A Decade of Imitation Fruit Literary Journal

Guest Blogger Eva Barrows is a San Francisco Bay Area freelance and fiction writer with a comedic bent. Eva blogs about local places, people, and events on her writer website www.evabarrows.com. She founded Imitation Fruit Literary Journal, www.imitationfruit.com in 2007 and has enjoyed promoting fellow writers and artists ever since.



Years of pent up technical knowledge about all aspects of publishing gathered in my brain. Tired of searching for an established outlet to release my talents, an all-consuming idea struck me. I would start my own literary journal! I revealed this novel idea to my husband John when we were waiting for our food order at a local restaurant. I was so excited that I twisted a red straw meant for my soda into a small wad of un-usable plastic. When I announced, “I’m going to start my own literary journal!” tingles of excitement radiated through my limbs.

At the time, I was still trying to come up with a name for the journal. I tossed possible names out to John over dinner. I wanted something inclusive, a wide net with a side of whimsy. As we all know stories aren’t always true to life but some quality in them is true. So how about the word “imitation”? And each story, poem, artwork is the reward of creative labor – the “fruit.” And this journal I’m creating would be the basket that holds all of the Imitation Fruit!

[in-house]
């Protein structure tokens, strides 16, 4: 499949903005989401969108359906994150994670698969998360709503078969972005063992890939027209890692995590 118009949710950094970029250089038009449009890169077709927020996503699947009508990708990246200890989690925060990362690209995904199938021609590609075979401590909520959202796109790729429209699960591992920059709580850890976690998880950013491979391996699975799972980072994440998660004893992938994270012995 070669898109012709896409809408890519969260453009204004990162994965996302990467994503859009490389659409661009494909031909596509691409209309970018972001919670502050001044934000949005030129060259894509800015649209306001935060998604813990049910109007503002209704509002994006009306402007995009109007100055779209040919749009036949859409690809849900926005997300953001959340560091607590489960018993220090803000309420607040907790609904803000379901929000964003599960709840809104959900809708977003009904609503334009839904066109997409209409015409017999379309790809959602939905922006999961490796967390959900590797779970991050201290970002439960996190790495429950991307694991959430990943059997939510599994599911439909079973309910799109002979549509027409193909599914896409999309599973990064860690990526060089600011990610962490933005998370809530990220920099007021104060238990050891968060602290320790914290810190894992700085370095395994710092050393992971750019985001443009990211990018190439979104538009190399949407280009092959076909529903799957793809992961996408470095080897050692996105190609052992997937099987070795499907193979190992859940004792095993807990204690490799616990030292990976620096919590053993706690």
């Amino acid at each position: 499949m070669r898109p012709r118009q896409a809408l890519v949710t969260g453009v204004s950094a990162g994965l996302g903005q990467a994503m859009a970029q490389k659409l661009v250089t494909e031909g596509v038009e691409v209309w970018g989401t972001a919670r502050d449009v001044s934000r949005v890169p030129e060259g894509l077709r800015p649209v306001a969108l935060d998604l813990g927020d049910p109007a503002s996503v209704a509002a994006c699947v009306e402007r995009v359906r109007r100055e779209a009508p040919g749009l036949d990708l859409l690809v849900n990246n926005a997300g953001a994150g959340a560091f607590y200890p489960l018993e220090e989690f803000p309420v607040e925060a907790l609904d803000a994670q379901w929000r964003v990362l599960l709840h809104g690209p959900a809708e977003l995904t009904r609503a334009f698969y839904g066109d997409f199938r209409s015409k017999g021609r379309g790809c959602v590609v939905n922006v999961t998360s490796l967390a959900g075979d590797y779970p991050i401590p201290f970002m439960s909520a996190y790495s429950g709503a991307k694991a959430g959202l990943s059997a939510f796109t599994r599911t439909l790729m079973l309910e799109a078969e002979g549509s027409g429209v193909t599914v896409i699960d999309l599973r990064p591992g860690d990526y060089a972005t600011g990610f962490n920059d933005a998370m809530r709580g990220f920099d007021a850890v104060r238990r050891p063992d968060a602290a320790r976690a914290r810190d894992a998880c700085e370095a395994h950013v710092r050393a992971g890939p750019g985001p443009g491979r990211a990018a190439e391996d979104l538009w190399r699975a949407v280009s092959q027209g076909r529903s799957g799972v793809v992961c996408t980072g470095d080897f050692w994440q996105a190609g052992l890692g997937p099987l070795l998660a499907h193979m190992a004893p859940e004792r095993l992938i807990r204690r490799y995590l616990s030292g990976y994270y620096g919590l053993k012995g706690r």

Cover Art by Eva Barrows

My curiosity with the world of publishing took me on a path of discovery and learning through high school, college and beyond. In high school, I was fortunate enough to have a teacher who created a collaborative environment in her literary journal class. I was able to participate in all aspects of creating the school’s literary journal. When in community college my friend Jenny and I attempted to create a student-led literary magazine, however, our attempt was hijacked and squashed by the established school newspaper. I went on to San Francisco State University and was a part of the undergrad literary journal, Transfer where I evaluated some of the stories that were submitted to the journal. After graduation, I landed an internship at Travelers’ Tales publishing where I participated in the entire cycle of producing a book from submission to star-studded launch party.

Thinking back on it now, I’m amazed that I didn’t feel afraid about the decision to start a journal. I wasn’t scared of failure because I knew what I was doing. Or at least I was confident in the skills that I had built up over the years to realize that I could figure anything out that had to do with making Imitation Fruit a success. There were things that I didn’t know like how to set up and design a website. Instead of letting that stop me, I bought manuals on HTML and CSS and walked myself through the process. It was challenging and still is when I need to tinker with the design of the website. I have lost hours and even days trying to figure out various technical issues but eventually, I find a solution.